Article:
We settled into our rallying as the wind picked up and the rain arrived.  Allan took all the rally photos but one.  My hands were so cold that I didn’t even think of getting out the camera.

Only once were we heckled with a “WOOO Trump!” from a young fellow driving a foreign made car; the rest of the interaction from passing vehicles was all waves and honks and thumbs up.

Everyne at the Ocean Park rally point bailed out when the rain came.  I was not about to stop for rain; I know darn well that Rosas himself worked on the bay in all sorts of weather.

MaryBeth saw my one real-time photo on Facebook and came to join us.  Four felt much more effective to me than three.

The rain finally stopped and out came a rainbow behind us.

Our good friend Susie was just at that moment returning from an out of town trip, too late to join us..

our Susie

We endured till 4:15 PM.

Allan and I could see a glorious pink sky and so we drove to the west end of Sid Snyder drive for a better look.

looking west

Allan’s photo, to the south

We nabbed a few Christmas lights photos on the way home.

Ilwaco City Hall

Ocean Beach Hospital, Ilwaco (Allan’s photo)

Ocean Beach Hospital (Allan’s photo)

Crab pots on First Avenue

We had a mere 45 minutes turn around time at home.  I was able to erase Diane’s garden and the Red Barn from the work board.  The other jobs are simply going to have to wait until we have a hard frost for their final check up…if we have such a thing this winter.

We soon left again for our weekly North Beach Garden Gang dinner at OleBob’s Café at the Port.

on the way: The Crab Pot Tree

The four us us (Tangly Cottage Gardening and Sea Star Gardening) were joined this week by our good friend Ed of Strange Landscaping.

In the entry hallway: Pins show where visitors have come from.

a local sea captain

This week’s specials:

a beef empanada

the view

south window reflection shows the inside, the outdoor dining deck, and the Jessie’s Ilwaco Fish Co Christmas star

Dave, Ed, Allan, Melissa, with Lynn and Chef Laura in the background

Paella was another special of the night.

Allan’s fresh caught rockfish with Laura’s chimichurri sauce and a “perfectly done” baked potato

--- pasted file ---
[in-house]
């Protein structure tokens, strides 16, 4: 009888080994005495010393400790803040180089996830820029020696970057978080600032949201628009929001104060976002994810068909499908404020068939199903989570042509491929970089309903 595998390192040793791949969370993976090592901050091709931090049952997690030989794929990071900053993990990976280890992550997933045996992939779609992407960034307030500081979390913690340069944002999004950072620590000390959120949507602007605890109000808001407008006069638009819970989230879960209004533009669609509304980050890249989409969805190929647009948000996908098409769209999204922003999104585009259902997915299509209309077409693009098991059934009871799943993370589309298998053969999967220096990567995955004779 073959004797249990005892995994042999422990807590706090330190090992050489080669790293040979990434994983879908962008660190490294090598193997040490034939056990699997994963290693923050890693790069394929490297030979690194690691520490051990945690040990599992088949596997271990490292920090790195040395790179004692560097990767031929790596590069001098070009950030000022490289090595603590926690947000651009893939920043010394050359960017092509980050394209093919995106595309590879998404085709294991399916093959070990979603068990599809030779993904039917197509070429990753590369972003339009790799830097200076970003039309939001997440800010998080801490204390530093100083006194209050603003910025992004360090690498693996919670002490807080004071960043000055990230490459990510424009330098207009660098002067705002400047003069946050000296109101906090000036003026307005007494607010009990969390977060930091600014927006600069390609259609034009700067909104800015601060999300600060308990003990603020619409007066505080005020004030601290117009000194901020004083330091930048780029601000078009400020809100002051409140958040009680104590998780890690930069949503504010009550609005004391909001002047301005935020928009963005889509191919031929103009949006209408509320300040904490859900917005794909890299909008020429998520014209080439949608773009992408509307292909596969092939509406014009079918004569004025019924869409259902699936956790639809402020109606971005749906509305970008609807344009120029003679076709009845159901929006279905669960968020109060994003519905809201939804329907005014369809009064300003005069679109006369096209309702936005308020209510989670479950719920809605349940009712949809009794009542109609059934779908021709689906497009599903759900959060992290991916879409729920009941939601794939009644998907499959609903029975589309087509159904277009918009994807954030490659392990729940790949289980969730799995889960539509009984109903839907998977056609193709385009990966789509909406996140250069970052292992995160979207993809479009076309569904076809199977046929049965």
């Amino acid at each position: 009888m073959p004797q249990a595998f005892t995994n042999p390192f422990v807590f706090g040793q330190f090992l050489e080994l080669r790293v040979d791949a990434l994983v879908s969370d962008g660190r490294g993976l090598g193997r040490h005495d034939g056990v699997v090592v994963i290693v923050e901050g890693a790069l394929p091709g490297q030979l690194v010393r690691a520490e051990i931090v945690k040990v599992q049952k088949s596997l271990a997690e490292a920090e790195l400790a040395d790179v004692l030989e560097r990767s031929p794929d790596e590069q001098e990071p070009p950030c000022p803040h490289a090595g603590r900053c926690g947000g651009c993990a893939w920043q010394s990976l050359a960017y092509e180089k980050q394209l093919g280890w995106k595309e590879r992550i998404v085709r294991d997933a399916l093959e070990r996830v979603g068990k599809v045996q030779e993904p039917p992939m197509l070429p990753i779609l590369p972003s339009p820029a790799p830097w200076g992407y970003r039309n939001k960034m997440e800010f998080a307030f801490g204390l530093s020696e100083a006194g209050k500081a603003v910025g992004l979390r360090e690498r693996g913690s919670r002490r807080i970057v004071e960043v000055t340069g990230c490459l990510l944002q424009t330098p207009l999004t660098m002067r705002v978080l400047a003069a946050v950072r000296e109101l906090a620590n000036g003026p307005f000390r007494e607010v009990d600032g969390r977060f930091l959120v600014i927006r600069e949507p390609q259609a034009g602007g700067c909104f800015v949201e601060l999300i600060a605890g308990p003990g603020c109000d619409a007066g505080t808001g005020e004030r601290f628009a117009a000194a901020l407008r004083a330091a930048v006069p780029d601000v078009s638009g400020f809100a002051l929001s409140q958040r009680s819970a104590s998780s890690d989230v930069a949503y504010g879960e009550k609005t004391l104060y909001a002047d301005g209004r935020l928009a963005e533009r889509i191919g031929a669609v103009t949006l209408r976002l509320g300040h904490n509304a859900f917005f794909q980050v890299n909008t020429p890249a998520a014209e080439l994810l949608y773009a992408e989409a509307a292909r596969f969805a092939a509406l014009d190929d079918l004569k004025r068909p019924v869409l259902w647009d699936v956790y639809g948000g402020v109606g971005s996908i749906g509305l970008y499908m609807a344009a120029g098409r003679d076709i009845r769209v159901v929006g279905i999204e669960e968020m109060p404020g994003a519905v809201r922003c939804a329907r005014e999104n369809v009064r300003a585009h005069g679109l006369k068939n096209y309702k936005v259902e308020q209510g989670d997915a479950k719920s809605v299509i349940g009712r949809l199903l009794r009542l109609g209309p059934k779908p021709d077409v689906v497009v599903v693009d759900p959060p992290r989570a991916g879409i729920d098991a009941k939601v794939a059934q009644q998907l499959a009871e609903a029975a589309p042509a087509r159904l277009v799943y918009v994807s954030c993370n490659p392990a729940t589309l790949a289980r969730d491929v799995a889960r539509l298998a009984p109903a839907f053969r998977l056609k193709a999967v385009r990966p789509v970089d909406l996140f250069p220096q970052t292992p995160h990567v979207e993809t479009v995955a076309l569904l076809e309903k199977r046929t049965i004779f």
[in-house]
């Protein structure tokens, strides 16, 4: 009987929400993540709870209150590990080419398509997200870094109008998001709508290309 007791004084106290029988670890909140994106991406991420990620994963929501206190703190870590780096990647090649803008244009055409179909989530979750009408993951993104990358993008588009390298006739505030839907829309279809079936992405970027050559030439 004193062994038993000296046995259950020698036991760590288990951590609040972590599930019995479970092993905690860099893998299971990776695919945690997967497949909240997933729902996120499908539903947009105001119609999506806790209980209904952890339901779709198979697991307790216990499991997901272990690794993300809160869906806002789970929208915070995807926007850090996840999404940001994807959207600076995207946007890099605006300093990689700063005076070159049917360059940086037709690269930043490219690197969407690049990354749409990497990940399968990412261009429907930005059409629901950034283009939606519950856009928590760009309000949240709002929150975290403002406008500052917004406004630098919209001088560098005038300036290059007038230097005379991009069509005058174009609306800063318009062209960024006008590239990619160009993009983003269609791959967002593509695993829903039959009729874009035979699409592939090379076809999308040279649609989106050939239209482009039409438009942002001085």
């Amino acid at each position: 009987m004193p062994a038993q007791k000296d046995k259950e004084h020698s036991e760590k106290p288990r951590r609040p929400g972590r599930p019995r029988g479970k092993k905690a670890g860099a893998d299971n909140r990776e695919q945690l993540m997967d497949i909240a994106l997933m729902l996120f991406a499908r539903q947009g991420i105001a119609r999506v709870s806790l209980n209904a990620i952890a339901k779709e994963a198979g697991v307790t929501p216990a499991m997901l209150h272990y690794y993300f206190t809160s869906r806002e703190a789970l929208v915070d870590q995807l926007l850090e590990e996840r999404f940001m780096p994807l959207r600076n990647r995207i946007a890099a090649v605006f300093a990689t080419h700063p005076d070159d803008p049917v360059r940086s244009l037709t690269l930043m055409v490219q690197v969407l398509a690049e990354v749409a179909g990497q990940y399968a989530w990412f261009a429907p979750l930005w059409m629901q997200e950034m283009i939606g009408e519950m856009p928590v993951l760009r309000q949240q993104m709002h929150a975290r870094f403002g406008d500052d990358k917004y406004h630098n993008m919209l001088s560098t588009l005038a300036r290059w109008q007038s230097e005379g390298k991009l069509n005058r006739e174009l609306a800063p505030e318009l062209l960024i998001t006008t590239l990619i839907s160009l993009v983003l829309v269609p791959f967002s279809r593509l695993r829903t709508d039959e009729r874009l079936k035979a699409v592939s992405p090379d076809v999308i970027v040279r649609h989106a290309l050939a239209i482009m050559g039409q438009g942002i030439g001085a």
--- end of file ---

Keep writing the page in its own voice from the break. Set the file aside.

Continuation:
flan for dessert

We stayed till after closing, when I was so happy to sit with Laura’s dog, Pancho.

I so much want a nice little dog.  Pancho is such a good boy.

I suddenly felt ever so exhausted.  Yet tomorrow is another busy, not at-home day.

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A RealTime Alert

From the local Indivisible group:

Rally to Protest the Arrest of Rosas!

“We are planning to rally again this Friday from 3:00 to 4:15, this time in two locations,  the 4-way stop in Ocean Park again (meet on Jack’s corner) and in Long Beach at the light on Sid Snyder Drive (the light furthest south).

Bring signs if you can.  It is possible this could be our last rally until the end of the rainy season.

If you want to contribute to our fund for Hispanic families who have lost their breadwinner due to ICE arrests, we will have an envelope at the rally.

Thank you for caring.

https://www.gofundme.com/sw4ua-help-the-gutierrez-family ”

My own worried thought: We only had about fifteen people last week, so splitting into two groups concerns me. I hope there is some inside info that lots more people plan to show up. We will be at the LB location.

P.S. Allan and I have rallied in the rain many times.

I’m sorry that once again, this event is on a day and time that is hard for working people.

Now back to compost news.

Saturday, 9 December 2017

I wished I had had better sleep.  Back to insomnia and only five hours…not enough!

Skooter is also a late riser.

After a huge cup of tea and very little news reading, I got back out to the compost project and got the last of the material that had been in the old bin three (and was now on the loose) moved into the new bin three.

Allan assembling Bin Four!

Now I can access the bins from both front and back.

view from behind bin four

Skooter, age four and a half, loves to chase Frosty (age 13) and Calvin (age 12).

I recently read in Fine Gardening magazine’s reader tips that you can grow beautiful carrot umbels by sticking old carrots in the ground.  Looks like it would work!

So I planted this one.

At last, I found a place to display an old piece of picket fence that used to be at Andersen’s RV Park.

a work corridor behind the four bins

four bins!

FOUR!!!!

Allan’s photo

Ann Amato from Portland stopped by to see the bins and to introduce us to her cat, Felix, who enjoys traveling.

Allan’s photo

Allan’s photo

Allan had finished and installed the window boxes and put the plastic window box liners (already planted) inside of them.

Allan’s photo

sun setting over Cape Disappointment at 3:30 PM

The sun was an orb of fire in fog.

I now had room for more clippings and made some from the east bed.